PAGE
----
ISSN 2330-717X

Nano-Chocolates That Store Hydrogen


An innovative approach could turn nanoparticles into simple reservoirs for storing hydrogen. The highly volatile gas is considered a promising energy carrier for the future, which could provide climate-friendly fuels for airplanes, ships and lorries, for example, as well as allowing climate-friendly steel and cement production – depending on how the hydrogen gas is generated. However, storing hydrogen is costly: either the gas has to be kept in pressurised tanks, at up to 700 bar, or it must be liquified, which means cooling it down to minus 253 degrees Celsius. Both procedures consume additional energy.


A team led by DESY’s Andreas Stierle has laid the foundations for an alternative method: storing hydrogen in tiny nanoparticles made of the precious metal palladium, just 1.2 nanometres in diameter. The fact that palladium can absorb hydrogen like a sponge has been known for some time. “However, until now getting the hydrogen out of the material again has posed a problem,” Stierle explains. “That’s why we are trying palladium particles that are only about one nanometre across.” A nanometre is a millionth of a millimetre.

To ensure that the tiny particles are sufficiently sturdy, they are stabilised by a core made of the rare precious metal iridium. In addition, they are attached to a graphene support, an extremely thin layer of carbon. “We are able to attach the palladium particles to the graphene at intervals of just two and a half nanometres,” reports Stierle, who is the head of the DESY NanoLab. “This results in a regular, periodic structure.” The team, which also includes researchers from the Universities of Cologne and Hamburg, published its findings in the American Chemical Society (ACS) journal ACS Nano.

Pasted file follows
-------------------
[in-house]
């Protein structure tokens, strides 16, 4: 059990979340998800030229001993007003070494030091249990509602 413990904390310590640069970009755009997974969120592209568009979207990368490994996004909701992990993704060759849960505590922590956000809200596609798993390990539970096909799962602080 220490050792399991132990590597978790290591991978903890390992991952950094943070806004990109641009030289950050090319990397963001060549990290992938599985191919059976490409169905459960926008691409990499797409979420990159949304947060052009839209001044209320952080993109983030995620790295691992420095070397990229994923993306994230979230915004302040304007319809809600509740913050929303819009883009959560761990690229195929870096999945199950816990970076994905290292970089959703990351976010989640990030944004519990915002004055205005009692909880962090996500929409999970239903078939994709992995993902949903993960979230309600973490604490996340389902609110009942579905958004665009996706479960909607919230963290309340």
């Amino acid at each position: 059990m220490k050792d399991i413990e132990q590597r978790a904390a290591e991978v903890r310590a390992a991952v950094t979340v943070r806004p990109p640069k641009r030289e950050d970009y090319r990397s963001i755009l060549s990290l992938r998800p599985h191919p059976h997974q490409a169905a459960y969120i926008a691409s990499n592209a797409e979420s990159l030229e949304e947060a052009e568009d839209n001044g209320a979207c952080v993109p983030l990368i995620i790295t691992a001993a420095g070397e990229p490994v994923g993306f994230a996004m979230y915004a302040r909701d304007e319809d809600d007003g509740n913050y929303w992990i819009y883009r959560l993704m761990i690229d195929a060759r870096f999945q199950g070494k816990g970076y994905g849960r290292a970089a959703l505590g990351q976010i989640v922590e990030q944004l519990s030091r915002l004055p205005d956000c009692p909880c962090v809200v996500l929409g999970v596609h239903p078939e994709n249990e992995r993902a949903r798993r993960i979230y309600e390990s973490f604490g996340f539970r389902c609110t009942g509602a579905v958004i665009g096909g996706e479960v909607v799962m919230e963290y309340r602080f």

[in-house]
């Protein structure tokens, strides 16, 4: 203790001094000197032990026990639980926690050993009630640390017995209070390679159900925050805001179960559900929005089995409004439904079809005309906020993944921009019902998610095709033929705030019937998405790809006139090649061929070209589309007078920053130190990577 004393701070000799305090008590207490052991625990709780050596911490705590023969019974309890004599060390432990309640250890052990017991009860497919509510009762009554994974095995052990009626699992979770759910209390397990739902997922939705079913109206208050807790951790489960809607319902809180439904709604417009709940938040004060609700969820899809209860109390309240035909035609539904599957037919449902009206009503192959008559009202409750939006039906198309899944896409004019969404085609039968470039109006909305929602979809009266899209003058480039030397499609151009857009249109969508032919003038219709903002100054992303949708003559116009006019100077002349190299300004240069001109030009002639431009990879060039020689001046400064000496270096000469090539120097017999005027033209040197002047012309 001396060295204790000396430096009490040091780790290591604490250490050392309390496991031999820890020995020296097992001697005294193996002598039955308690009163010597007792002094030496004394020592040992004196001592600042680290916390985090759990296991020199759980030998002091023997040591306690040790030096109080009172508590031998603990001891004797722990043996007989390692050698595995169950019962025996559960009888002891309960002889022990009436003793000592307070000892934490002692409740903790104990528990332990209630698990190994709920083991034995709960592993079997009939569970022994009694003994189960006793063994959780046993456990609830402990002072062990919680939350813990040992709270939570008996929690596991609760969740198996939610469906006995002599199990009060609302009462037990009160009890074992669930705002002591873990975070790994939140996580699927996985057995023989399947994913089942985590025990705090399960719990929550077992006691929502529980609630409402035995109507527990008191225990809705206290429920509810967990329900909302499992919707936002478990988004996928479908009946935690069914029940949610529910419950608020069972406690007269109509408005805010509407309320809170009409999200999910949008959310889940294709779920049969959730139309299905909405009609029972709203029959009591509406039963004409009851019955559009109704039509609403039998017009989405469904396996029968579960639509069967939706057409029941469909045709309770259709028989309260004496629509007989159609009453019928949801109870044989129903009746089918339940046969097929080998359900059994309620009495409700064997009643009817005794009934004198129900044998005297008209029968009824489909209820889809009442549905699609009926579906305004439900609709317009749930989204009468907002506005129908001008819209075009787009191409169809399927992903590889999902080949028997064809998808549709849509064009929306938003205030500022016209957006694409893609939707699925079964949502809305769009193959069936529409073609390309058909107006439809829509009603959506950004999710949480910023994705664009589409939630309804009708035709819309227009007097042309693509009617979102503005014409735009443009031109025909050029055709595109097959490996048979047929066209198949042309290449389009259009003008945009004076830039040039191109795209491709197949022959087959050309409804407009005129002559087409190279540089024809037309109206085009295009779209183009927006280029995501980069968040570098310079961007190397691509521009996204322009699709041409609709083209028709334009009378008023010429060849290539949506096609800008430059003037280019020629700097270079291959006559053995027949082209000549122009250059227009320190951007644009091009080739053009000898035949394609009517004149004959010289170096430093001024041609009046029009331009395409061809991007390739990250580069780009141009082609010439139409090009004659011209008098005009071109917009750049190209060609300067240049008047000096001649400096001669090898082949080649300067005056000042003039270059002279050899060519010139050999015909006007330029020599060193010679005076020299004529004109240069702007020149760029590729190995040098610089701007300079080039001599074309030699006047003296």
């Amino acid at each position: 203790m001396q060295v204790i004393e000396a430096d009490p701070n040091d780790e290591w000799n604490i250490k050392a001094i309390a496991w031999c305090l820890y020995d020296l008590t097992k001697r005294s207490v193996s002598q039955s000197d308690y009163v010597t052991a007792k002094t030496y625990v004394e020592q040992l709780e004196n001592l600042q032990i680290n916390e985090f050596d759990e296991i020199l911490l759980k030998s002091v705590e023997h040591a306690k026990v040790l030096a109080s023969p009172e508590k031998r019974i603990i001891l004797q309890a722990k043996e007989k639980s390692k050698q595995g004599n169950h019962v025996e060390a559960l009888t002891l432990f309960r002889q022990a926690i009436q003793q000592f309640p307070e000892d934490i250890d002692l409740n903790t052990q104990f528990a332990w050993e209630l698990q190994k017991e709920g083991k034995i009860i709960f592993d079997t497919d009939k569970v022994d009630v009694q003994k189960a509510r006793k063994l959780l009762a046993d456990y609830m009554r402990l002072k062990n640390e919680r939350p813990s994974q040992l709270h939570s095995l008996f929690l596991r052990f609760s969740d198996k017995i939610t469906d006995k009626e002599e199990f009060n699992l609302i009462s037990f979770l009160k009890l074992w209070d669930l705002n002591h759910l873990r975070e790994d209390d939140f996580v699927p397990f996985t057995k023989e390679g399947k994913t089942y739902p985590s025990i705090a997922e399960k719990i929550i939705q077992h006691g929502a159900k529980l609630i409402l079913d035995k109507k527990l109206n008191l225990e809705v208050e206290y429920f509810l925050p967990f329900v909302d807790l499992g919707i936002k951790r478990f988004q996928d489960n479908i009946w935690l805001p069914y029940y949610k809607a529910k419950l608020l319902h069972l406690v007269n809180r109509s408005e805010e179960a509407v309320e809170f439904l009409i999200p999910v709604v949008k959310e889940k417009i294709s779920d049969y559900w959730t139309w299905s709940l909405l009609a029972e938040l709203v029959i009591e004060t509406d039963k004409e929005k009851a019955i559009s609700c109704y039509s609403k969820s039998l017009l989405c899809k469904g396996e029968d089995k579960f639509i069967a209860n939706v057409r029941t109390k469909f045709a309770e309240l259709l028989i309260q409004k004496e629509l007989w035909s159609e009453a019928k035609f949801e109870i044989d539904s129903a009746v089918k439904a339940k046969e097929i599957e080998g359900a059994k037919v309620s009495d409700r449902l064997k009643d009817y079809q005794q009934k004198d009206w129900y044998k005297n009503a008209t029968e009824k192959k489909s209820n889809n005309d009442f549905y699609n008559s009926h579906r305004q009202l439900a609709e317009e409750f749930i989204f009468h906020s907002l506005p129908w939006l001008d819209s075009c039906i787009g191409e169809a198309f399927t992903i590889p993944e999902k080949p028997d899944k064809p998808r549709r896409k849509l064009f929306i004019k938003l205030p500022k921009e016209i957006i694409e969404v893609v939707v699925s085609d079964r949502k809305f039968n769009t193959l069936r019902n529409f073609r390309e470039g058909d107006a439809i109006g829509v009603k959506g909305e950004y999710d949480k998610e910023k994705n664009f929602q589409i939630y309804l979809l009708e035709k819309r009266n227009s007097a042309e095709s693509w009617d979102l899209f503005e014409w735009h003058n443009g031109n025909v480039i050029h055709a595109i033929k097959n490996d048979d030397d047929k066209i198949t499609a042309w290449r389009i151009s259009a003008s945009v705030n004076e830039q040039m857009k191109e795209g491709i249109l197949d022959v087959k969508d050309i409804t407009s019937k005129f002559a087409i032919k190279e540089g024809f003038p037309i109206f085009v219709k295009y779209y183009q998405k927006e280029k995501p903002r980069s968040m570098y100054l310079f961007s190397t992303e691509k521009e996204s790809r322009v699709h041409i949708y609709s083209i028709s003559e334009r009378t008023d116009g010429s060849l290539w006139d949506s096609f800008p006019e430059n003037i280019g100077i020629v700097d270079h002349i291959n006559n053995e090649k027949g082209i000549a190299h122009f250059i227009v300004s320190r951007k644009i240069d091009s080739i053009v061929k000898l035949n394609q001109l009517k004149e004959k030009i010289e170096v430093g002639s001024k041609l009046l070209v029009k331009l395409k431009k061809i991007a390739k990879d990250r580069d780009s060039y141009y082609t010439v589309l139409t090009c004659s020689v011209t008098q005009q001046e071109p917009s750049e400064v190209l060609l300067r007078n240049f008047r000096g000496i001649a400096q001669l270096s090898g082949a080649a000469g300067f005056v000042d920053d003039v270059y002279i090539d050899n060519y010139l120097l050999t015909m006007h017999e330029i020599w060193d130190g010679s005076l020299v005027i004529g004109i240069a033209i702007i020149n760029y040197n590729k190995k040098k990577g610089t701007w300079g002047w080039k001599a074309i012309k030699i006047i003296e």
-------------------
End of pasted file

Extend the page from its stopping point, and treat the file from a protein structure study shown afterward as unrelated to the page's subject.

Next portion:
DESY’s X-ray source PETRA III was used to observe what happens when the palladium particles come into contact with hydrogen: essentially, the hydrogen sticks to the nanoparticles’ surfaces, with hardly any of it penetrating inside. The nanoparticles can be pictured as resembling chocolates: an iridium nut at the centre, enveloped in a layer of palladium, rather than marzipan, and chocolate-coated on the outside by the hydrogen. All it takes to recover the stored hydrogen is for a small amount of heat to be added; the hydrogen is rapidly released from the surface of the particles, because the gas molecules don’t have to push their way out from inside the cluster.

“Next, we want to find out what storage densities can be achieved using this new method,” says Stierle. However, some challenges still need to be overcome before proceeding to practical applications. For example, other forms of carbon structures might be a more suitable carrier than graphene – the experts are considering using carbon sponges, containing tiny pores. Substantial amounts of the palladium nanoparticles should fit inside these.

The latest issue of DESY’s research magazine “femto” looks into this and other innovative concepts for the hydrogen economy and a sustainable energy supply. The magazine explains how fundamental research can contribute to innovations for the energy transition. This is not only about using hydrogen as an energy carrier, but also about sustainable solar cells and novel forms of energy generation, as well as achieving greater energy efficiencies in research itself, when operating large particle accelerators for instance:


DESY is one of the world’s leading particle accelerator centres and investigates the structure and function of matter – from the interaction of tiny elementary particles and the behaviour of novel nanomaterials and vital biomolecules to the great mysteries of the universe. The particle accelerators and detectors that DESY develops and builds at its locations in Hamburg and Zeuthen are unique research tools. They generate the most intense X-ray radiation in the world, accelerate particles to record energies and open up new windows onto the universe. DESY is a member of the Helmholtz Association, Germany’s largest scientific association, and receives its funding from the German Federal Ministry of Education and Research (BMBF) (90 per cent) and the German federal states of Hamburg and Brandenburg (10 per cent).

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